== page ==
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South East Asia

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Abbie Perry

on 3 May 2010

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Transcript of South East Asia

Double click anywhere & add an idea South East Asia Brunei Culture Brunei's culture mainly derived from the Old Malay World, which encompassed the Malay Archipelago and from this stemmed what is known as the Malay Civilisation. Based on historical facts, various cultural elements and foreign civilisations had a hand in influencing the culture of this country. Thus, the influence of culture can be traced to four dominating periods of animism, Hinduism, Islam and the West. However, it was Islam that managed to wound its roots deeply into the culture of Brunei hence it became a way of life and adopted as the state's ideology and philosophy.

Food Food in Brunei is very similar to that of its neighbors, Malaysia and Singapore. They are rich and spicy with rice and noodles being the staple food. Brunei is famous for its diverse and great food. Being a melting pot, you can have a great range of food throughout the day. You could wake up to Chinese food, followed by a scrumptious Malay food for lunch and feasting on Indian food for dinner.

School The Ministry of Education has a policy of providing a minimum of 12 years of education. This comprises 7 years in primary education (inclusive of 1 year in pre-school) and 5 years in secondary. In view of the importance of education in the life of an individual, the Ministry of Education is also in the process of making education compulsory for every child.

Religion Brunei's population is predominantly Sunnite Muslim, although the Chinese usually are Buddhist, Taoist, or Confucian. Some of the indigenous peoples are Christian, while others in the remote interior are spirit worshipers. State religion is Islam. Government Constitutional Monarchy Fashion Brunei’s woven cloth is a traditional handicraft that symbolises national heritage. The fine handicrafted master pieces, are homemade by skilled weavers and significantly different from others in the region. Gold and silver thread and is popularly used to make the “sinjang” worn by men. entertainment Brunei is a bit of a bore on the entertainment front, mainly due to the outright ban on alcohol as well as the distinct lack of bars, pubs and clubs. The main emphasis is on shopping and dining, and if you’re not particularly big into drinking and clubbing, Brunei can be positively refreshing.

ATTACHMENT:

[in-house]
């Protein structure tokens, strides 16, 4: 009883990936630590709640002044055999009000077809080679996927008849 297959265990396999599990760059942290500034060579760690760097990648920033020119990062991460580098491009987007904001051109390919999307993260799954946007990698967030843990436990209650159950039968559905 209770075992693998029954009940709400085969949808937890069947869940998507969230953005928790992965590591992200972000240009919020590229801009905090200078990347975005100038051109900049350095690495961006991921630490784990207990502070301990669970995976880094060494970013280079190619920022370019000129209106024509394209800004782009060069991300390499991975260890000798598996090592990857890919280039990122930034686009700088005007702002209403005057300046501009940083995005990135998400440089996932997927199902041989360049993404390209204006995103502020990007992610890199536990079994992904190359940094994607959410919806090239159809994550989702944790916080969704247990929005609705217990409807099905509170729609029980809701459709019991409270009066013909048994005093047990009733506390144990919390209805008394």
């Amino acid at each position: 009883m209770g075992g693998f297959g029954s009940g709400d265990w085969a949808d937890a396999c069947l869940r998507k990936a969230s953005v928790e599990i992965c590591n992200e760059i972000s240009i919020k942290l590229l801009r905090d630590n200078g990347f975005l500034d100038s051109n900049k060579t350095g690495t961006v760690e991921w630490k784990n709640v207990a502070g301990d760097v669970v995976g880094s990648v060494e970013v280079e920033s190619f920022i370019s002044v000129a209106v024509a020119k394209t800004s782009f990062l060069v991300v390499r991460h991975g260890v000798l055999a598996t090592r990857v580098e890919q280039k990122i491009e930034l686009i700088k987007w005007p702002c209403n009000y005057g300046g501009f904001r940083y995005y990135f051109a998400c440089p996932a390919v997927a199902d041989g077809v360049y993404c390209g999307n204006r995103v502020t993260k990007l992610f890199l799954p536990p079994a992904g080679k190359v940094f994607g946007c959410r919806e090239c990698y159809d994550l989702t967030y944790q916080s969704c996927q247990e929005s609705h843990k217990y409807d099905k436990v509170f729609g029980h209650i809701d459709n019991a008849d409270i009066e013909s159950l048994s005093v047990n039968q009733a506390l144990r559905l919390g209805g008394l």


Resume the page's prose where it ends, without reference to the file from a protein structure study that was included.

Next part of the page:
Cambodia culture The culture of Cambodia has had a rich and varied history dating back many centuries, and has been heavily influenced by India and China.[1] Throughout Cambodia's long history, a major source of inspiration was from religion. Throughout nearly two millennium, Cambodians developed a unique Khmer belief from the syncreticism of indigenous animistic beliefs and the Indian religions of Buddhism and Hinduism. food
The food in Cambodia is similar to that of neighbouring Thailand and other Asian foods, except with a little less spice and variety, and seems to lacks the 'oomph' that makes Thai food so popular! In Cambodia you will find lots of fried rice and fried noodle dishes. Garlic is a major ingredient in many of the dishes and they don’t chop it up too finely either! However, there are some local specialties which are worthy of a mention, which you can see below.

school The formal educational structure consists of six years of primary school (grades 1–6), three years of lower secondary school (grades 7–9), and three years of upper secondary school (grades 10–12). religion Buddhism has existed in Cambodia since at least the 5th century CE, with some sources placing its origin as early as the 3rd century BCE.[citation needed] Theravada Buddhism has been the Cambodian state religion since the 13th century CE (excepting the Khmer Rouge period), and is currently estimated to be the faith of 95% of the population Cambodia is a constitutional monarchy, i.e. the King reigns but does not rule, in similar fashion to Queen Elizabeth II of the United Kingdom. The King is officially the Head of State and is the symbol of unity and eternity of the nation, as defined by Cambodia's constitution.

government dresses in neighboring countries like Laos and Thailand are quite similar to the traditional dresses worn in Cambodia. A lower garment called the “Sampot” is worn by the urban lower class and the peasant women wear a tube-skirt with a cloth wrapped around the waste for protection. Krama, a multipurpose checkered scarf is usually worn by the Cambodians for style, protection from the sun and also used as a towel.
fashion Bars and night clubs are widely available especially overlooking the river. One such place is the Foreign Correspondents' club, an interesting meeting spot for expatriate residents and foreign visitors. In addition, many international hotels provide live entertainment for their guests such as jazz pianists and vocalists singing contemporary ballads. Cambodia's guests are never short of anything interesting to do regardless of taste and personal preferences.

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